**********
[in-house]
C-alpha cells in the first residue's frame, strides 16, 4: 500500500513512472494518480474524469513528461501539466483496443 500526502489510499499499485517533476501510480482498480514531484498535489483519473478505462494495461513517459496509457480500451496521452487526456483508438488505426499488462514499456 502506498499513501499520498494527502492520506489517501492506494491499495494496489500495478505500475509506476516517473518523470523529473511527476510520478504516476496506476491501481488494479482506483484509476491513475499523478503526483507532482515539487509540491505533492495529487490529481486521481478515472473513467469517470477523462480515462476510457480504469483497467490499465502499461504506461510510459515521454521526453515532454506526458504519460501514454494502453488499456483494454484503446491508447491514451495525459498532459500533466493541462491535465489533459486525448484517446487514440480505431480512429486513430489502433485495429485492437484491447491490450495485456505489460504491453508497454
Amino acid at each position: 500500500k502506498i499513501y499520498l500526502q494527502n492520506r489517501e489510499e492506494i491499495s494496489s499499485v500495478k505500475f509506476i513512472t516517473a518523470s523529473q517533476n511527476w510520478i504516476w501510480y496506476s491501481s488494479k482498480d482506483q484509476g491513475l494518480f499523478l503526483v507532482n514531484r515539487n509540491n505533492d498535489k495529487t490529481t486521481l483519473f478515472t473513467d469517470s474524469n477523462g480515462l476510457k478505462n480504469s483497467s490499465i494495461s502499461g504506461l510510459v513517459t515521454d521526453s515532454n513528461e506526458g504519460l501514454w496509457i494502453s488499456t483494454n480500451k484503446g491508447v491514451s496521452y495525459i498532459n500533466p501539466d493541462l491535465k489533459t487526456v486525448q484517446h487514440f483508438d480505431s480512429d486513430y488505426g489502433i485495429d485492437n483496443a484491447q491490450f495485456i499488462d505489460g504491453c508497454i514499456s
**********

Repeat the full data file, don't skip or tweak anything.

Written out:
[in-house]
C-alpha cells in the first residue's frame, strides 16, 4: 500500500513512472494518480474524469513528461501539466483496443 500526502489510499499499485517533476501510480482498480514531484498535489483519473478505462494495461513517459496509457480500451496521452487526456483508438488505426499488462514499456 502506498499513501499520498494527502492520506489517501492506494491499495494496489500495478505500475509506476516517473518523470523529473511527476510520478504516476496506476491501481488494479482506483484509476491513475499523478503526483507532482515539487509540491505533492495529487490529481486521481478515472473513467469517470477523462480515462476510457480504469483497467490499465502499461504506461510510459515521454521526453515532454506526458504519460501514454494502453488499456483494454484503446491508447491514451495525459498532459500533466493541462491535465489533459486525448484517446487514440480505431480512429486513430489502433485495429485492437484491447491490450495485456505489460504491453508497454
Amino acid at each position: 500500500k502506498i499513501y499520498l500526502q494527502n492520506r489517501e489510499e492506494i491499495s494496489s499499485v500495478k505500475f509506476i513512472t516517473a518523470s523529473q517533476n511527476w510520478i504516476w501510480y496506476s491501481s488494479k482498480d482506483q484509476g491513475l494518480f499523478l503526483v507532482n514531484r515539487n509540491n505533492d498535489k495529487t490529481t486521481l483519473f478515472t473513467d469517470s474524469n477523462g480515462l476510457k478505462n480504469s483497467s490499465i494495461s502499461g504506461l510510459v513517459t515521454d521526453s515532454n513528461e506526458g504519460l501514454w496509457i494502453s488499456t483494454n480500451k484503446g491508447v491514451s496521452y495525459i498532459n500533466p501539466d493541462l491535465k489533459t487526456v486525448q484517446h487514440f483508438d480505431s480512429d486513430y488505426g489502433i485495429d485492437n483496443a484491447q491490450f495485456i499488462d505489460g504491453c508497454i514499456s